- Evaluate your current situation. Are you unemployeed? What are your skills? What do you most want to do? What will you settle for? If you currently have a job, what about it do you hate? What do you love? What are you looking for?
- Take a look at what's out there. Chances are, a lot has changed since your last job search. What do other people earn for doing similar work? What new companies are out there, and what older ones have left the playing field? If you can, talk to people who are already doing your dream job, so you can get an inside look at what it's really like.
- Network, network, network. You're already at Work It, Mom!, so you're on the right track. But you need to do more. Update your LinkedIn profile, add to your contacts, and reconnect with people in and out of your field. Now, more than ever, who you know is just as important as what you know.
- Revamp your resume. Don't just update it with information about your current (or most recent) job; tailor your resume to fit the new job for which you are applying. How? Here are five tips from Work It, Mom! for revamping your resume.
- Craft your elevator speech. You have 30 seconds to tell a complete stranger what you can do. What do you say? A compelling elevator speech isn't something that comes naturally; it's something you work on, practice, and put to good use when the opportunity presents itself. Here's a great Work It, mom! article on how to do it.
- Learn from other people's mistakes. WomenCo offers up a great list of nine interview mistakes -- and how to avoid them. Some of the worst offenders: acting cocky, yawning, dressing inappropriately, and asking about money before you've been offered the job. The site also has a great article with the 15 toughest interview questions and how to answer them well -- check it out.
- Be prepared. You're online right now -- put the internet to good use. Before your interview, find out everything you can, not only about the company, but about the person who will be interviewing you. Remember: LinkedIn, Facebook, and Google are at your disposal.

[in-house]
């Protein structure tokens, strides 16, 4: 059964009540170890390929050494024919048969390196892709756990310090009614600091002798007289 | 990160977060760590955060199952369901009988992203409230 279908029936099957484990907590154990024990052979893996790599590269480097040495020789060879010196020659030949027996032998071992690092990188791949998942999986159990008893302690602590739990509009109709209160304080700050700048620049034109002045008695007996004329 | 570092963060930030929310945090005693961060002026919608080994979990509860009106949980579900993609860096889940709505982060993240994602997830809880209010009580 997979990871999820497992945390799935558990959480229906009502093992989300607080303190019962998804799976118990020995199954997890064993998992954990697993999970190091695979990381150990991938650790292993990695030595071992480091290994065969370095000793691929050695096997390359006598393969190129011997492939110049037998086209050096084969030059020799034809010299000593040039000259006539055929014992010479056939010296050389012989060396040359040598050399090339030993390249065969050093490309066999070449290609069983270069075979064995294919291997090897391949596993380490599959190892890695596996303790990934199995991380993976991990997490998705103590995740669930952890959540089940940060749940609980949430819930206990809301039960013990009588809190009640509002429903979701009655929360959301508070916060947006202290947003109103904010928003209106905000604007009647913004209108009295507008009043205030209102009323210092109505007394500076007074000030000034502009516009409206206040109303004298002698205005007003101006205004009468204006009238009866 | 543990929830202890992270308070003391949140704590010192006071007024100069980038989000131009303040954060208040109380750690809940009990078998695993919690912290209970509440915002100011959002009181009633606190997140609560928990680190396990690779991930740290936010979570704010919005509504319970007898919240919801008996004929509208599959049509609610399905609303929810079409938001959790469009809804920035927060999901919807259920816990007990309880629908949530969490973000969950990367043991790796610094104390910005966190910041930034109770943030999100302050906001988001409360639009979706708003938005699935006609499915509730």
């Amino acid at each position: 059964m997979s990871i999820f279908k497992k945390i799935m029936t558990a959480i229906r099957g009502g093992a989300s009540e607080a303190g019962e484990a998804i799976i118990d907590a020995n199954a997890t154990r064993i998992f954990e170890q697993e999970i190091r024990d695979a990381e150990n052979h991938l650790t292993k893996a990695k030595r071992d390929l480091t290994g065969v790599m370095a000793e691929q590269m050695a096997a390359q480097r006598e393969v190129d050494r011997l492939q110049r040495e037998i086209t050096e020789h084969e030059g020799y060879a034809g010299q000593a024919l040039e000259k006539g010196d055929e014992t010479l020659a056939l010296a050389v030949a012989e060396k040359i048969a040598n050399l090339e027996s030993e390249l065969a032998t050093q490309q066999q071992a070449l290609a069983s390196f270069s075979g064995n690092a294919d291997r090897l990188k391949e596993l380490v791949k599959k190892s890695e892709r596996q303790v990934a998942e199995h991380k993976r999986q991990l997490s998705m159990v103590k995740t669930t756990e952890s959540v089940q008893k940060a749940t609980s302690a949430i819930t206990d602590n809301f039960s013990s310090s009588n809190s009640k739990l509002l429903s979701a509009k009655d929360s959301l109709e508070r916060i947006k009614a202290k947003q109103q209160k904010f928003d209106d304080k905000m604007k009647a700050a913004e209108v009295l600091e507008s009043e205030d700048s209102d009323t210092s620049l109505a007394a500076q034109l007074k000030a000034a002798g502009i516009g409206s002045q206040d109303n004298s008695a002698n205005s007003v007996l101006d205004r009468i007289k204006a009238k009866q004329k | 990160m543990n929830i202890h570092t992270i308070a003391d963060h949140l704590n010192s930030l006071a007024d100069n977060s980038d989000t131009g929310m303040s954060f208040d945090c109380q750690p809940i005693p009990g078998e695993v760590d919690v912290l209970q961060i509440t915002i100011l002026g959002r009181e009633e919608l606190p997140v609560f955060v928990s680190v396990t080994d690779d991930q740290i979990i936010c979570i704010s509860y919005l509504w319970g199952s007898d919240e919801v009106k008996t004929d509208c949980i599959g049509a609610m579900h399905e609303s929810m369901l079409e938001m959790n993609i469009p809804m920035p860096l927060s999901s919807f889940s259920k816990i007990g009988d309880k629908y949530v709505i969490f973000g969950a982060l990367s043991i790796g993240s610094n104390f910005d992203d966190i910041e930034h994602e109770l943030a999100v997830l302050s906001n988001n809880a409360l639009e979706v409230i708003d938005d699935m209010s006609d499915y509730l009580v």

- Interview your interviewer. You don't have to be the only one answering questions during a job interview. Use the chance to glean as much information as you can about the job, of course, but also about what they're looking for in a candidate. Then put that information to use in your cover letter, proposals, resume, and conversation. Don't know what to ask? Here are 10 questions to get your started.
- Stay positive, and don't take rejection personally. No matter how good you are at what you do, or how long you have been doing it, you are not your job. A rejection isn't a personal attack. Salvage the moment and search for the positive by asking for feedback: What do you need to work on in order to be considered a good candidate in the future?
- Don't burn bridges. A thank you note is in order, even if you didn't get the job. Why? Because if you establish a good rapport with the interviewer, then you may have created a valuable networking contact. Keep the lines of communication open, and keep yourself on their radar, by thanking them for the time they invested in you during their search. If their hire doesn't work out, they may come knocking on your door. Or, more likely, if you keep things positive, they may pass your resume along to someone else -- who may hire you.
Looking for a new job can be stressful. When the economy is sluggish, the stakes are higher, and the pressure is even more intense. Each person's situation is different, but the basic rules of the job hunt are still the same, whether you're out of work, looking to return to the workforce, or trying to change your career. Here are some tips to help you get started, as well as manage the stress.